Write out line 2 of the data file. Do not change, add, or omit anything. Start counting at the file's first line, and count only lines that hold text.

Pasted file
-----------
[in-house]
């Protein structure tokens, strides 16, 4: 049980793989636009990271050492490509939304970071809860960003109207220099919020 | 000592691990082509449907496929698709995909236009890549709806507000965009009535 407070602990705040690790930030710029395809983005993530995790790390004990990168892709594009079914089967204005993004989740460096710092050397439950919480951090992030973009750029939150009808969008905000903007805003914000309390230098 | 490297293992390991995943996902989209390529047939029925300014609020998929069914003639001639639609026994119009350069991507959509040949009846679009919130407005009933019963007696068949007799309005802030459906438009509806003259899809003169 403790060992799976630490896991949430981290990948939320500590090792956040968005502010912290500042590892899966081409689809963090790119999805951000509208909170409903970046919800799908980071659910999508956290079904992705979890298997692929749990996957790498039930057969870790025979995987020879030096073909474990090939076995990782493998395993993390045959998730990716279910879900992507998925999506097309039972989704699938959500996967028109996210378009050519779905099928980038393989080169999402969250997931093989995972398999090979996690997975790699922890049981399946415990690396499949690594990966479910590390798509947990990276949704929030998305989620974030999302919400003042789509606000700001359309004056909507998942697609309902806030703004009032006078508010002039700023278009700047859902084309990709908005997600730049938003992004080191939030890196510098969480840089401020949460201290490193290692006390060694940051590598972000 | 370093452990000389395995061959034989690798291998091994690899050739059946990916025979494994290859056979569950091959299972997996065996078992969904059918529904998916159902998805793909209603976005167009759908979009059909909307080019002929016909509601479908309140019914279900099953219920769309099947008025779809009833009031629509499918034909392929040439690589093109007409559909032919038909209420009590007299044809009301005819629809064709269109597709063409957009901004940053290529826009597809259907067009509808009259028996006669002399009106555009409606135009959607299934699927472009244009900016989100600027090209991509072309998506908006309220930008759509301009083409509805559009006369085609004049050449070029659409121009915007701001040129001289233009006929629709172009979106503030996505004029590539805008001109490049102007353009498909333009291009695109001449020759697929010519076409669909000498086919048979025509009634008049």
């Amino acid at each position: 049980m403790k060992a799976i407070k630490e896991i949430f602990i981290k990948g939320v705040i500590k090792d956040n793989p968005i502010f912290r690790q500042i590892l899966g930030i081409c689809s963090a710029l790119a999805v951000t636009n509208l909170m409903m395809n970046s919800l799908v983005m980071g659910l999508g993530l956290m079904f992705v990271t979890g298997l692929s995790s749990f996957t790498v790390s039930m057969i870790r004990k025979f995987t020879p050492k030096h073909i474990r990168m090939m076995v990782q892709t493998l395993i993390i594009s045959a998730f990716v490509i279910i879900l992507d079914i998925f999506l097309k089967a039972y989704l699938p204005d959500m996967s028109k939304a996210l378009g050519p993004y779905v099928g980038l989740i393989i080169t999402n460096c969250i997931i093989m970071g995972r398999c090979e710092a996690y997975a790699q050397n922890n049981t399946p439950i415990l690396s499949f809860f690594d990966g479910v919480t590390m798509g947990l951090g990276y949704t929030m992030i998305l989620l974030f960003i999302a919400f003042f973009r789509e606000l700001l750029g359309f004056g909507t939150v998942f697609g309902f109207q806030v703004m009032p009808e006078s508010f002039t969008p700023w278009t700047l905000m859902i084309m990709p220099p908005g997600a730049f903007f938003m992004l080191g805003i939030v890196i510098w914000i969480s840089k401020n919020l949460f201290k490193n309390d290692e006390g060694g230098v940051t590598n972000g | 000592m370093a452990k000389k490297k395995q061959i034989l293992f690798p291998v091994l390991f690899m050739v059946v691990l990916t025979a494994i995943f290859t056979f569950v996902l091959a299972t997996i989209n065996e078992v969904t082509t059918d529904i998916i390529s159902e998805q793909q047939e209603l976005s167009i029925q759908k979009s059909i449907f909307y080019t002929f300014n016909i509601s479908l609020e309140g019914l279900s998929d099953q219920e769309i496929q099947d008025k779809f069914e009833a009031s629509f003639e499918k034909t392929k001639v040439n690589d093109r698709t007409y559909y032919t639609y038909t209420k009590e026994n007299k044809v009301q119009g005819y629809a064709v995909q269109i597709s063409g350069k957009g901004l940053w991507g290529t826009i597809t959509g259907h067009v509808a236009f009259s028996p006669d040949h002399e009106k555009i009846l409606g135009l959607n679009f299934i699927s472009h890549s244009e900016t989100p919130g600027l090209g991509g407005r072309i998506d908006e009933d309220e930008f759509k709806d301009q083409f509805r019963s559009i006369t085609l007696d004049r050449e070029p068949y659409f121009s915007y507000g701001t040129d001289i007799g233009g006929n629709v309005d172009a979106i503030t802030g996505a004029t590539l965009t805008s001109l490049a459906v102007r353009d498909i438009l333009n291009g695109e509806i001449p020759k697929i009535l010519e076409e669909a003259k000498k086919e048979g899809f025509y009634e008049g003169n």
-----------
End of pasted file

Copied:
């Protein structure tokens, strides 16, 4: 049980793989636009990271050492490509939304970071809860960003109207220099919020 | 000592691990082509449907496929698709995909236009890549709806507000965009009535 407070602990705040690790930030710029395809983005993530995790790390004990990168892709594009079914089967204005993004989740460096710092050397439950919480951090992030973009750029939150009808969008905000903007805003914000309390230098 | 490297293992390991995943996902989209390529047939029925300014609020998929069914003639001639639609026994119009350069991507959509040949009846679009919130407005009933019963007696068949007799309005802030459906438009509806003259899809003169 403790060992799976630490896991949430981290990948939320500590090792956040968005502010912290500042590892899966081409689809963090790119999805951000509208909170409903970046919800799908980071659910999508956290079904992705979890298997692929749990996957790498039930057969870790025979995987020879030096073909474990090939076995990782493998395993993390045959998730990716279910879900992507998925999506097309039972989704699938959500996967028109996210378009050519779905099928980038393989080169999402969250997931093989995972398999090979996690997975790699922890049981399946415990690396499949690594990966479910590390798509947990990276949704929030998305989620974030999302919400003042789509606000700001359309004056909507998942697609309902806030703004009032006078508010002039700023278009700047859902084309990709908005997600730049938003992004080191939030890196510098969480840089401020949460201290490193290692006390060694940051590598972000 | 370093452990000389395995061959034989690798291998091994690899050739059946990916025979494994290859056979569950091959299972997996065996078992969904059918529904998916159902998805793909209603976005167009759908979009059909909307080019002929016909509601479908309140019914279900099953219920769309099947008025779809009833009031629509499918034909392929040439690589093109007409559909032919038909209420009590007299044809009301005819629809064709269109597709063409957009901004940053290529826009597809259907067009509808009259028996006669002399009106555009409606135009959607299934699927472009244009900016989100600027090209991509072309998506908006309220930008759509301009083409509805559009006369085609004049050449070029659409121009915007701001040129001289233009006929629709172009979106503030996505004029590539805008001109490049102007353009498909333009291009695109001449020759697929010519076409669909000498086919048979025509009634008049």